Attic Black-Figure Mastos

Object Details

Title:

Attic Black-Figure Mastos

Artist/Maker:

Attributed to Psiax (Greek (Attic), active about 525 - 510 B.C.)

Culture:

Greek (Attic)

Place:

Athens, Greece (Place created)

Date:

520–500 B.C.

Medium:

Terracotta

Object Number:

90.AE.122

Dimensions:

12.1 × 20.5 × 13.3 cm (4 3/4 × 8 1/16 × 5 1/4 in.)

See more

See less

A young woman plays the double flutes on this black-figure mastos or breast-shaped cup. The other side of the vase depicts a woman flourishing a branch and an ivy sprig. These attributes, as well as the nebris or animal skin that she wears over one shoulder, identify her as a maenad, a female follower of Dionysos, the god of wine.

A mastos was a drinking cup designed for use at a symposium. A relatively rare form produced by Athenian potters only in the later 500s B.C., it provided a challenge to the drinker. The nipple at the base would not have provided a stable support, and any wine within would have to be consumed before the vessel was put down.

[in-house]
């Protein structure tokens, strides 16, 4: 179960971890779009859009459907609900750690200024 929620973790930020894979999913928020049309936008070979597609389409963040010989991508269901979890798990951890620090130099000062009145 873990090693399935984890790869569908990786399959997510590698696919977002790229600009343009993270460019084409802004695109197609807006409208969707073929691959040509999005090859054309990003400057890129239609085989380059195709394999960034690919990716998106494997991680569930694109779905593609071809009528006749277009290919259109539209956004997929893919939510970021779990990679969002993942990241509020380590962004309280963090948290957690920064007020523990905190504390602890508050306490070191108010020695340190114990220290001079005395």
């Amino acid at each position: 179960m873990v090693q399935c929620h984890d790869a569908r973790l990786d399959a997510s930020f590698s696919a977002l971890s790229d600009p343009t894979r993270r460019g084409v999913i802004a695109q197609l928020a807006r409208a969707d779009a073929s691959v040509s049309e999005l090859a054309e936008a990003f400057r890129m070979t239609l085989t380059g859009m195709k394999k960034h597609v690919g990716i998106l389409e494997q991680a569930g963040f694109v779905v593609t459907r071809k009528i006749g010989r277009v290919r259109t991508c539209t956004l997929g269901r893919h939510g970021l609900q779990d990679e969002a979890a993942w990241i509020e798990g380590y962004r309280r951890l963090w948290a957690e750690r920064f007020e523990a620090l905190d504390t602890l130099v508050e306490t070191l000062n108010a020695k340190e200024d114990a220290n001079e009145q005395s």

Provenance
by 1979

Private Collection

- 1990

Acanthus Gallery, sold to the J. Paul Getty Museum, 1990.

Bibliography

Mertens, Joan R. "Some New Vases by Psiax," Antike Kunst 22 (1979), pp. 22-37, pp. 22-37, pl. 10, 1-4.

"Acquisitions/1990." The J. Paul Getty Museum Journal 19 (1991), p. 138, no. 13.

Schreiber, Toby. Athenian Vase Construction: A Potter's Analysis (Los Angeles: J. Paul Getty Museum, 1999), pl. XVI.